I’ve been teaching game development at the University level for a little over 4 years. As a generalist, I’ve taught a pretty wide variety of classes, from Level Design, to Scripting, to VR Design, to Project Management.
During the summers I often run summer camps for high school students, and during those camps I teach the full pipeline - concerting and iteration, sketching and planning, creating art assets (modeling, texturing, rigging, animating), world building, scripting, and integrating art/sound/VFX.
I remember my college days where I was told being a generalist was a bad idea, and that if I wanted to be successful I needed to choose an area to focus. Although most of my jobs have not utilized all of my skills, I have never struggled to find work in the game industry, and many of my employers have appreciated my ability to jump seamlessly into other roles when needed.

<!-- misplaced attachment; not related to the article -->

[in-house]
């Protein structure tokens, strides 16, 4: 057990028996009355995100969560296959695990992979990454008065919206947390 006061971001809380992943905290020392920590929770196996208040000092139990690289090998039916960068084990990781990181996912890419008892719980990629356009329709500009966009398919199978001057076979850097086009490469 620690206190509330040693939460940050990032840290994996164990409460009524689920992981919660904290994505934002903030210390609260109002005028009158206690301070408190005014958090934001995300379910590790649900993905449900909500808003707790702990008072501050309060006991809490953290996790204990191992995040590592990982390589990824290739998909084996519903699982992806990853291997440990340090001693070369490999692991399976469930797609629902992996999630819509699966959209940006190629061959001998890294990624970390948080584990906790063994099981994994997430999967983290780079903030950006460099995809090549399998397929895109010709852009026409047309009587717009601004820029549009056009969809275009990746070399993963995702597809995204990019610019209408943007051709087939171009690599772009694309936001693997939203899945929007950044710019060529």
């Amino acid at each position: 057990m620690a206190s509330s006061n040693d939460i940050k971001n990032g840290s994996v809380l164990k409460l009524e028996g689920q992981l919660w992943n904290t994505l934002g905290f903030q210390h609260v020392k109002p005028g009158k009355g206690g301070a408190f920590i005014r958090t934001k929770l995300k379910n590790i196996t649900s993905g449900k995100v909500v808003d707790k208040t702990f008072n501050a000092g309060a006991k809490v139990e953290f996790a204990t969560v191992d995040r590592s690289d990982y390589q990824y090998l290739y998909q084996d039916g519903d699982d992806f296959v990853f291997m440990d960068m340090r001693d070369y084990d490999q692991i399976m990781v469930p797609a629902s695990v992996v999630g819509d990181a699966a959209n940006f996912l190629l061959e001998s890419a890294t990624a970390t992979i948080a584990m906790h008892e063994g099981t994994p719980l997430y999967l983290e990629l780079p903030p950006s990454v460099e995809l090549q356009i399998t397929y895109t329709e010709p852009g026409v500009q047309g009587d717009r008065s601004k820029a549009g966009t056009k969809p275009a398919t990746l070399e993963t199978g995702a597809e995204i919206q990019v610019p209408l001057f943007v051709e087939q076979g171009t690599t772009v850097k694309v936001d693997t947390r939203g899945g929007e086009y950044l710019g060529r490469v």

At my current University, the topic often comes up in discussion among faculty of how to get our students to focus, to keep them from becoming generalists.
Here’s my two cents - if you can code, you will always have that to fall back on, there will always be someone who will pay you to write code.
If you can make art, you will always be able to bring your ideas to life. There may be times when it will be hard to find someone to pay for your art, that comes with the territory, but that shouldn’t keep you from creating great things.
If you can lead a team, you will find ways to do so, even if you are not formally given positions of authority.
Don’t shy away from being a generalist, if you are passionate about many different things, lean into that passion and become great.
On the other hand, if you have strong skills in one area and no interest in strengthening the other areas, then by all means specialize. Being a generalist is not for everyone, and many game studios rely on having very specialized skills on their team.